report abuse
 

Robin

posted May 19, 2010 at 2:55 pm


I’m calling Shenanigans on this article. The author rattles off a bunch of areas where there is supposed disagreement, but only attempts to quantify the question that addresses whether or not LEGAL immigration should be decreased. Since the poll was about illegal immigration (specifically Arizona’s new law) and he only cherry-picks the answer to one question that deals with legal immigration, it leads me to the conclusion that his evidence for his other propositions is very weak.
To complicate the matter, he is using data from a survey that is not available to the reader to check his claims. The published NYT/CBS survey doesn’t provide cross-tabs by age – just overall results.
Here are some of the results:
51% favor the law as written
65% think illegal immigration is a serious problem
78% think the U.S. government should be doing more to curb illegal immigration
74% think illegal immigration weakens the economy
This is not meant to support the law, but to request honesty in reporting. Being able to cherry-pick one data point in a poll that others don’t have access to (at least the cross-tabs) and pretend like the story is more significant than it is – this is fundamentally dishonest.
I need to see the cross-tabs and confidence intervals for the more pertinent questions (Favor or oppose the law, think illegal immigration is a serious problem, etc.) before I’ll buy the product he’s selling.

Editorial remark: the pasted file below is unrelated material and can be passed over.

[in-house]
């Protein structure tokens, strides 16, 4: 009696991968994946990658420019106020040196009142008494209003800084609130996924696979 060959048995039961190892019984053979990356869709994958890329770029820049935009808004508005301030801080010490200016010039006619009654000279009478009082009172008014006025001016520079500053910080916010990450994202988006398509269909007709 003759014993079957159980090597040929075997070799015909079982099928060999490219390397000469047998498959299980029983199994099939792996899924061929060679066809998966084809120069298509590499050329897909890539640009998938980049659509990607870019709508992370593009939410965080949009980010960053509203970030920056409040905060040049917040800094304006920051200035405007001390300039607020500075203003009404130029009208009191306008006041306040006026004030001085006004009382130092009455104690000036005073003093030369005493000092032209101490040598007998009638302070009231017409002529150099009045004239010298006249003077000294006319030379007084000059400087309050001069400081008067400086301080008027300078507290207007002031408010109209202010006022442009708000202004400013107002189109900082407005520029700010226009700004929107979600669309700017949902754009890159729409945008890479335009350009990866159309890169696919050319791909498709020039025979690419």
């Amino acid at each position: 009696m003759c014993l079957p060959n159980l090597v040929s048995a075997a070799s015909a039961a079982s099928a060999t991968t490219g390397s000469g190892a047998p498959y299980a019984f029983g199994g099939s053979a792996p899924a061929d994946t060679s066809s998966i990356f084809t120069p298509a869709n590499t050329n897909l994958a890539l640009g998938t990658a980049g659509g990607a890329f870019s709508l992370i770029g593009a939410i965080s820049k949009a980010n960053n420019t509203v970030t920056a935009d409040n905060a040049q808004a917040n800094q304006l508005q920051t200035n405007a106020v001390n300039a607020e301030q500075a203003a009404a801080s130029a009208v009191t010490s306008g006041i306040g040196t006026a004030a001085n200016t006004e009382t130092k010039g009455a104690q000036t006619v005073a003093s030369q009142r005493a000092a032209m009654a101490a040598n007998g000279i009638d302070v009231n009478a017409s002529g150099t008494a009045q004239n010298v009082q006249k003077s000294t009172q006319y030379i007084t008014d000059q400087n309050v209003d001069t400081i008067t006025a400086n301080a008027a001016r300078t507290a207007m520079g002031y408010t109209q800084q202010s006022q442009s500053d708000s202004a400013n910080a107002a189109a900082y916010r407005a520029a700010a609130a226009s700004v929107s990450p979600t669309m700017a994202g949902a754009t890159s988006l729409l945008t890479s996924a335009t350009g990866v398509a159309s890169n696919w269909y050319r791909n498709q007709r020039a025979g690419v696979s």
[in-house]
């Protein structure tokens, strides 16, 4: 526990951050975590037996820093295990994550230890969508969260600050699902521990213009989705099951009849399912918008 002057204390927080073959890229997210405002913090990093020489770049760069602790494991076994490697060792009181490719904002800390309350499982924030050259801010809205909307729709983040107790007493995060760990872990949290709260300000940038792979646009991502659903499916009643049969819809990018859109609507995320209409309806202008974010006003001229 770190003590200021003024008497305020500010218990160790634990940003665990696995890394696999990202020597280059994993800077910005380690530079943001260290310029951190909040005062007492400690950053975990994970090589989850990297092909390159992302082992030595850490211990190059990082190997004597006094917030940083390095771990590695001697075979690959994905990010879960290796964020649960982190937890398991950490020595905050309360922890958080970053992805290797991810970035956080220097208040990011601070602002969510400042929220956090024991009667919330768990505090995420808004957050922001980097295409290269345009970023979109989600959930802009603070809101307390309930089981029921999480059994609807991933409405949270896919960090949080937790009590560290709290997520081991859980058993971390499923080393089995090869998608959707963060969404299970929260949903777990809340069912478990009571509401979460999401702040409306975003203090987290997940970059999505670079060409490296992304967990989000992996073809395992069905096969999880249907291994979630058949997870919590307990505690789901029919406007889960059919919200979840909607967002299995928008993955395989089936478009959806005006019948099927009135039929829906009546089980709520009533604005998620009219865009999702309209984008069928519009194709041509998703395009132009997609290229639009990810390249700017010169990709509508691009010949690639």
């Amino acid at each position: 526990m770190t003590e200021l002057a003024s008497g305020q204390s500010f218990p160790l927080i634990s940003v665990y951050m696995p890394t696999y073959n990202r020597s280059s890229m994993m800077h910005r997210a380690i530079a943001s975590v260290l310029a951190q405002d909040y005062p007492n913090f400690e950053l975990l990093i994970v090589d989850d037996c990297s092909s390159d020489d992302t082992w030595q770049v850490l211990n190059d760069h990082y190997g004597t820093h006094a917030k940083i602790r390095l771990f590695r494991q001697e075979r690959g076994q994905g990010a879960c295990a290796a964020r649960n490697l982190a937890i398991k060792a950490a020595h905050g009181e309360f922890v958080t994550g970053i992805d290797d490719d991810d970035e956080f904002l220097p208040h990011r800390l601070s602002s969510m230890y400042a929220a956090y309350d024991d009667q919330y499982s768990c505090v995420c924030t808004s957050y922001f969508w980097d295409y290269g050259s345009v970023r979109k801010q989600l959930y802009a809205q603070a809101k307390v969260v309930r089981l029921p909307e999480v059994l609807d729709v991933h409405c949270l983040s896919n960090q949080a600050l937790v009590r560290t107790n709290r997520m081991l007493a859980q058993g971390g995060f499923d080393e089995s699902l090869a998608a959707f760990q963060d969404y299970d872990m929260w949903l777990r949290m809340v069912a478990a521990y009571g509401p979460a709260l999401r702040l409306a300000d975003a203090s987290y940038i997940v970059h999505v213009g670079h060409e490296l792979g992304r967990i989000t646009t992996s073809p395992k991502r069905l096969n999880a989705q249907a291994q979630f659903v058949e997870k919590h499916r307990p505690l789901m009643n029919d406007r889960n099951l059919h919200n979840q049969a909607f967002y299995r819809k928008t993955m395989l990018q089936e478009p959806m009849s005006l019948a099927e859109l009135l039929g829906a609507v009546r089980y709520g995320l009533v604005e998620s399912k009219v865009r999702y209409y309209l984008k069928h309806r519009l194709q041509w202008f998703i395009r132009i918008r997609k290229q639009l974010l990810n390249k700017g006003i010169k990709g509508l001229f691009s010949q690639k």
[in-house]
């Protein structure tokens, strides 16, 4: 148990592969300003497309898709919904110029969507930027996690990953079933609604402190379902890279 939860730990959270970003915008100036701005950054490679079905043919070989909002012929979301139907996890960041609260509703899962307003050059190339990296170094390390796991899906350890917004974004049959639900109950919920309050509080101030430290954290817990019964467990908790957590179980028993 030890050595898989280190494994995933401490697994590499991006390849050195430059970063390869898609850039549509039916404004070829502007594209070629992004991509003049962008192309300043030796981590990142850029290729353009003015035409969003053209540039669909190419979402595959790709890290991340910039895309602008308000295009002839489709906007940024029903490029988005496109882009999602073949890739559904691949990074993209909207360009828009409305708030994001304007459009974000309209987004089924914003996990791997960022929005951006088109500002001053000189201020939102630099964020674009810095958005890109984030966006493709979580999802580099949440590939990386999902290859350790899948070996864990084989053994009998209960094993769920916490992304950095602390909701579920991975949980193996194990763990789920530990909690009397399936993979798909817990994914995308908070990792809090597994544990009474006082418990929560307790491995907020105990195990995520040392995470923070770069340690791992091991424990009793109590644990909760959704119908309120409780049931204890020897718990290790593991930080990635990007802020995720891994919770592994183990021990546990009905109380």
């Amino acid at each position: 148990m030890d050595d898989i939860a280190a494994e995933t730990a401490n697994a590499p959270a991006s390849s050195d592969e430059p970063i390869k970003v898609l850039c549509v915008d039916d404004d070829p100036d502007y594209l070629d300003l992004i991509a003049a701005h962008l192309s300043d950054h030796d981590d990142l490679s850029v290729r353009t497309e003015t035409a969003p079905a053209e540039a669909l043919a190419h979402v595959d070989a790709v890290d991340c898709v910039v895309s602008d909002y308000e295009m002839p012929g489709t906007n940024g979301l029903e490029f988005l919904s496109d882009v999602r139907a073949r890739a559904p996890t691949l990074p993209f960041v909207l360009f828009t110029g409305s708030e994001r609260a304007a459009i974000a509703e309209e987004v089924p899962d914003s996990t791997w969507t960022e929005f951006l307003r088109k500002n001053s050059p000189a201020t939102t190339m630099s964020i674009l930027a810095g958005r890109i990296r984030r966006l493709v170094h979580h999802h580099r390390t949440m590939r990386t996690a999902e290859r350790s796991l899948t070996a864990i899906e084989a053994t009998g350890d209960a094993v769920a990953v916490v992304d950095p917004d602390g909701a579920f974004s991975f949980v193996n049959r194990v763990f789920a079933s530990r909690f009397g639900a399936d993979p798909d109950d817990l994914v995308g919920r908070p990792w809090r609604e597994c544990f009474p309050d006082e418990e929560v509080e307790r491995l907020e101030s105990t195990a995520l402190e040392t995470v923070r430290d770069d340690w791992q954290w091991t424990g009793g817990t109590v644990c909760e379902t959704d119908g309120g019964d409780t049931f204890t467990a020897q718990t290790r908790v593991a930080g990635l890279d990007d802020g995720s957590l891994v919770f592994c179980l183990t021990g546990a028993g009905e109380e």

report abuse
 

Pat

posted May 19, 2010 at 2:55 pm


I’d be interested in statistics broken out by age and ethnicity. As a 45-year old African American, I oppose the law and feel better attempts at immigration reform need to be made. In the meantime, this xenophobic reaction to immigrants must stop.



report abuse
 

Rick

posted May 19, 2010 at 3:29 pm


I have to agree with Robin #2. There appears to be more opinion in this article than fact reporting. But again, it is the NY Times, so that is to be expected.
However, from the poll:
“Americans are generally as open towards legal immigration as they have been in the past. Only 31% — fewer now than at any time in more than a decade — would decrease the number of legal immigrants allowed into the country. Just 27% say the U.S. cannot welcome any more new immigrants, and 49% think most recent immigrants contribute to this country rather than cause problems. But most also believe that U.S. immigration policy needs major changes — or to be completely rebuilt.”